US10169716B2 - Interactive learning - Google Patents

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US10169716B2
US10169716B2 US14/748,375 US201514748375A US10169716B2 US 10169716 B2 US10169716 B2 US 10169716B2 US 201514748375 A US201514748375 A US 201514748375A US 10169716 B2 US10169716 B2 US 10169716B2
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agents
attributes
method
plurality
values
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Brian P. Gaucher
Jonathan Lenchner
David O. Melville
Valentina Salapura
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International Business Machines Corp
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    • G06COMPUTING; CALCULATING; COUNTING
    • G06NCOMPUTER SYSTEMS BASED ON SPECIFIC COMPUTATIONAL MODELS
    • G06N20/00Machine learning

Abstract

A system and method are provided for shared machine learning. The method includes providing a model to a plurality of agents included in a machine learning system. The model specifies attributes and attribute value data types for an event in which the agents act. The method further includes receiving agent-provided inputs during an instance of the event. The agent-provided inputs include estimated attribute values that are consistent with the attribute value data types. The method also includes determining expertise weights for at least some agents in response to at least one ground-truth which is learned from the estimated attribute values. The method additionally includes determining an estimate value for one or more of the attributes using respective adaptive mixtures of the estimated attribute values.

Description

CROSS-REFERENCE TO RELATED APPLICATIONS

This application is a Continuation application of co-pending U.S. patent application Ser. No. 14/523,530, filed Oct. 24, 2014, which is incorporated herein by reference in its entirety.

BACKGROUND

Technical Field

The present invention relates generally to learning technologies and, in particular, to interactive learning.

Description of the Related Art

The ability for agents to learn and adapt to their environment in a multi-agent machine learning system is a fundamental capability of such a system. It is assumed that the agents are tailored to a particular, repeatable event (e.g., the agents operate in the context of a meeting, a chat session, and so forth) and wish to act in some optimal fashion. Given what the agents are able to view of the event as it evolves, agents are tasked with predicting an optimal course of action.

Rather than reacting ab initio each time the event is repeated, the agents would benefit from building up a reservoir of experience from which they are capable of learning. Machine learning is an esoteric and difficult to use technology so that independently building separate agents that implement learning systems in their own way is especially cumbersome. For analogous reasons, creating a shared learning environment has remained elusive. What is needed is an interactive learning capability such that one could create and train a generic, non-task-specific, learning system for a given user, or set of users, that could then be accessed (and contributed to) by other, more task-specific, agents, systems or applications.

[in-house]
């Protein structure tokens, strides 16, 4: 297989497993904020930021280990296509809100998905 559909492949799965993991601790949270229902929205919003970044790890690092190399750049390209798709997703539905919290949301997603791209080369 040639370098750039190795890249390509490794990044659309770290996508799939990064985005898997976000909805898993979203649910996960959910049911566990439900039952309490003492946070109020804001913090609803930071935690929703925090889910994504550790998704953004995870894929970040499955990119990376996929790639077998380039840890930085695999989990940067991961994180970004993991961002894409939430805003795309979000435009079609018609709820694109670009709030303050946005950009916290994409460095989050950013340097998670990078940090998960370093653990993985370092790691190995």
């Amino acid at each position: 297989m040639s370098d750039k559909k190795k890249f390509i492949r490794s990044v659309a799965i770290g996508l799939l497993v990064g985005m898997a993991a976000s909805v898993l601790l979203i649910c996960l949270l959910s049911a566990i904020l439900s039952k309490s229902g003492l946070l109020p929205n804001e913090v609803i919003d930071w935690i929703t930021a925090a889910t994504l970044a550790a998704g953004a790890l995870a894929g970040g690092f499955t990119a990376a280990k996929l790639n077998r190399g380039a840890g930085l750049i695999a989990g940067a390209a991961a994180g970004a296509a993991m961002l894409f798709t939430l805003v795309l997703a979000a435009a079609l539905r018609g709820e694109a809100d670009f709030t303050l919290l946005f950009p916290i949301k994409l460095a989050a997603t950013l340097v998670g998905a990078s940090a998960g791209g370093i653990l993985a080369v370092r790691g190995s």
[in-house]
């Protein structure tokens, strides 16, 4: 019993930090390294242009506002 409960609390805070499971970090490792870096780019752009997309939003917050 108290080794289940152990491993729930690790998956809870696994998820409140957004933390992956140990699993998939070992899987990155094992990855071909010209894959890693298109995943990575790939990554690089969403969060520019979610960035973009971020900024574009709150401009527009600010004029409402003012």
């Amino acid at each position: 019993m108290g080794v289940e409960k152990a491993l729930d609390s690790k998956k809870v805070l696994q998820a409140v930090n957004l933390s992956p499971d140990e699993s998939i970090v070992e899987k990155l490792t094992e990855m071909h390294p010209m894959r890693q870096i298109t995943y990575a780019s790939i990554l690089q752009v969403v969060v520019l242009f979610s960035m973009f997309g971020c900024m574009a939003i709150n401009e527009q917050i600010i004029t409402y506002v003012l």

SUMMARY

According to an aspect of the present principles, a method is provided for shared machine learning. The method includes providing a model to a plurality of agents included in a machine learning system. The model specifies attributes and attribute value data types for an event in which the plurality of agents act. The method further includes receiving agent-provided inputs from the plurality of agents during an instance of the event. The agent-provided inputs include estimated attribute values that are consistent with the attribute value data types. The method also includes determining expertise weights for at least some of the plurality of agents in response to at least one ground-truth which is learned from the estimated attribute values. The method additionally includes determining an estimate value for one or more of the attributes using respective adaptive mixtures of the estimated attribute values.

According to another aspect of the present principles, a machine learning system having a plurality of agents is provided. The system includes a model manager for providing a model to the plurality of agents. The model specifies attributes and attribute value data types for an event in which the plurality of agents act. The system further includes an agent input sub-system for receiving agent-provided inputs from the plurality of agents during an instance of the event. The agent-provided inputs include estimated attribute values that are consistent with the attribute value data types. The system also includes a ground-truth-based expertise weighting determiner having a processor for determining expertise weights for at least some the plurality of agents in response to at least one ground-truth which is learned from the estimated attribute values. The system additionally includes an adaptive attribute value mixer for determining an estimate value for one or more of the attributes using respective adaptive mixtures of the estimated attribute values.